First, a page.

Amid Security Concerns, Police Give Go Ahead to Beitar Jerusalem, Bnei Sakhnin Match

With hardcore of Beitar fans known for racism and violence, and a wave of unrest and terror attacks in Jerusalem, police had banned Sunday's soccer match, citing security concerns.

Nimrod Glickman

Israel Police has decided to give the go ahead to Sunday's soccer match between Bnei Sakhnin, the only Arab team in Israel's Premier League, and Beitar Jerusalem, which promises to be a tense affair with tight security.

With a history of clashes between fans of the two teams, a hardcore of Beitar fans known for racist chants and violence, and a wave of unrest and terror attacks in Israel's capital and in the West Bank, police had banned the game, citing security concerns. One issue of particular concern was that the emergency exit at Bnei Sakhnin's stadium was not safe enough.

After touring the stadium, however, Israeli Police said Friday that they were satisfied security had been improved sufficiently ahead of the match.

Following the visit, Major General Zohar Dvir, head of the Northern District, said that "despite the sensitive situation, the police's intention was to enable the game to take place in conditions that wouldn't endanger the fans or the players."

"This is a sporting event, and we expect the fans to behave with restraint and to refrain from provocations that are likely to disturb public order."

Nir Keidar

The Israel Football Association welcomed the decision, AFP reported, and also urged fans to "act decently, (and) maintain sportsmanlike conduct and fair-play."

Last year, Beitar fans torched the team's offices after the signing of two Muslim players from Chechnya, Gabriel Kadiev and Zaur Sadaev. Only a few days after the arson attack, Bnei Sakhnin played a highly-charged match against Beitar at Teddy Stadium in Jerusalem, and police ejected some 35 fans of both teams.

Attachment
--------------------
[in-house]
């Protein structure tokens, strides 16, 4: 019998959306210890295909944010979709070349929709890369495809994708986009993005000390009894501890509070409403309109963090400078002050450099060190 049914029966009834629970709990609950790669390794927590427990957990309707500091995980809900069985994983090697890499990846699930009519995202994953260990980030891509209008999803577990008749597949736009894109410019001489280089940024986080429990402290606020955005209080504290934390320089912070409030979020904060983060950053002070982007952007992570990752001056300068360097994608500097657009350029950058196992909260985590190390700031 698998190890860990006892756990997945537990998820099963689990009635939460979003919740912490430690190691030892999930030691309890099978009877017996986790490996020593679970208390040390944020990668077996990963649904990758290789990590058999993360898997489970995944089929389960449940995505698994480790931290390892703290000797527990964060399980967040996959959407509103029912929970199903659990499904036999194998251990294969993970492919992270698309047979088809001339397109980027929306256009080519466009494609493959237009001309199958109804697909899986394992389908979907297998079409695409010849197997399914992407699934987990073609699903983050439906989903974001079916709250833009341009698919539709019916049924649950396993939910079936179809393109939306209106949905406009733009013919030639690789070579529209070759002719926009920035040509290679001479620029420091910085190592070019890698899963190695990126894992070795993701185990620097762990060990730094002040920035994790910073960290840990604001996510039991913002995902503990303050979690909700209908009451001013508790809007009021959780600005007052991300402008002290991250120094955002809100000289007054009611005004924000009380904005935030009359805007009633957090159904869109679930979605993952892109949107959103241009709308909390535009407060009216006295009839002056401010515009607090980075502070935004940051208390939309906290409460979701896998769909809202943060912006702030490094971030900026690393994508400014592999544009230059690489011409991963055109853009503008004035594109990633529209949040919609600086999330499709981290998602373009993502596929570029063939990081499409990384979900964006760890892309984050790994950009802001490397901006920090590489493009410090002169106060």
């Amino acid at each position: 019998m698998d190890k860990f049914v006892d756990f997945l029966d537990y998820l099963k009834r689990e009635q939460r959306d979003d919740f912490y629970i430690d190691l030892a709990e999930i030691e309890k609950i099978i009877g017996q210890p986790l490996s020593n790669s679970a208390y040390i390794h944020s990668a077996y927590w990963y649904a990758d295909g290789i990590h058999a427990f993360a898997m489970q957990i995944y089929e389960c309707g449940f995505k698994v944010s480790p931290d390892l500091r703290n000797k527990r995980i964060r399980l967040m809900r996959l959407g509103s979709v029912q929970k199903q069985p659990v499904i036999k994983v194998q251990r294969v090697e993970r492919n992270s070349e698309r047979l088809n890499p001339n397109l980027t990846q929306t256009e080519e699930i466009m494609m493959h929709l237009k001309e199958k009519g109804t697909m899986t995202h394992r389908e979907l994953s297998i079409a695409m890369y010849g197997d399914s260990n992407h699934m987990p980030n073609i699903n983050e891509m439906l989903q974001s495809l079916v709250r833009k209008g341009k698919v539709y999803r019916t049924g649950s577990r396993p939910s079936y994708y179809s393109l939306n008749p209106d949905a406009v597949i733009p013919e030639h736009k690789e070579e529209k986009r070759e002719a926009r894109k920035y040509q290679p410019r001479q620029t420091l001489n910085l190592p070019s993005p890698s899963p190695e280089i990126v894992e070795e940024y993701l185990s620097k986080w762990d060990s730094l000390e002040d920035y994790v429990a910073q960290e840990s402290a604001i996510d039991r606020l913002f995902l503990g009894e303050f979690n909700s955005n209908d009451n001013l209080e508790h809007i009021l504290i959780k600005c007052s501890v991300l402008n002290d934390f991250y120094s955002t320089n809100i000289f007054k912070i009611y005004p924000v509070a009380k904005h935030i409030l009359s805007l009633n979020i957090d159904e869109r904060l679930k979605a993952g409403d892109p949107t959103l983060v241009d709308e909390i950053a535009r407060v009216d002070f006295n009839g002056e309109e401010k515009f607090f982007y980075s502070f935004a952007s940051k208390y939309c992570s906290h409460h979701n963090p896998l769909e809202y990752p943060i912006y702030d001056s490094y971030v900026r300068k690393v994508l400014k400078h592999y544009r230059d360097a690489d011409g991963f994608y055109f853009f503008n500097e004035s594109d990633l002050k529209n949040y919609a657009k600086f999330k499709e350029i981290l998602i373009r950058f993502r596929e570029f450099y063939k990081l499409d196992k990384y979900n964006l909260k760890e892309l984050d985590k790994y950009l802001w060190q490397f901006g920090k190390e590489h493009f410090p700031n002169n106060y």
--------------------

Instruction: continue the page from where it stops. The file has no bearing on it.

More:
Beitar's fan website said that only 400 supporters were being allowed to attend Sunday's match, AFP said. Sakhnin will provide eight buses to bring the fans to the stadium, and a staff of hundreds of security personnel will be present at the match, AFP added. 

Last month, the Israel Football Association fined Bnei Sakhnin 15,000 shekels (around $4,000) for an on-pitch tribute to Azmi Bishara, the former Knesset member who fled to Qatar amid allegations that he had passed information to Hezbollah in Lebanon, and who had donated money to the team. The Association said the team violate regulations by making a political gesture. 

Racism in the Liga Leumit

Sunday's upcoming match is not the only Israeli soccer game that carries with it the specter of racism. At a second-tier Liga Leumit game between Bnei Yehuda and Bnei Lod on Friday, Bnei Yehuda fans shouted "Death to Arabs" and other racist slurs at Bnei Lod chairman Abu Subhi and midfielder Salim Tuam.

Then, in the 37th minute, after player Mahmoud Abbas went off the field with an injury, Bnei Yehuda fans shouted and spat at him, and pelted him with cans, Subhi told reporters after the match.

The Israel Football Association said it "wholeheartedly condemns the ugly sights and voices" during the match. It added that the fight against racism and incitement must continue.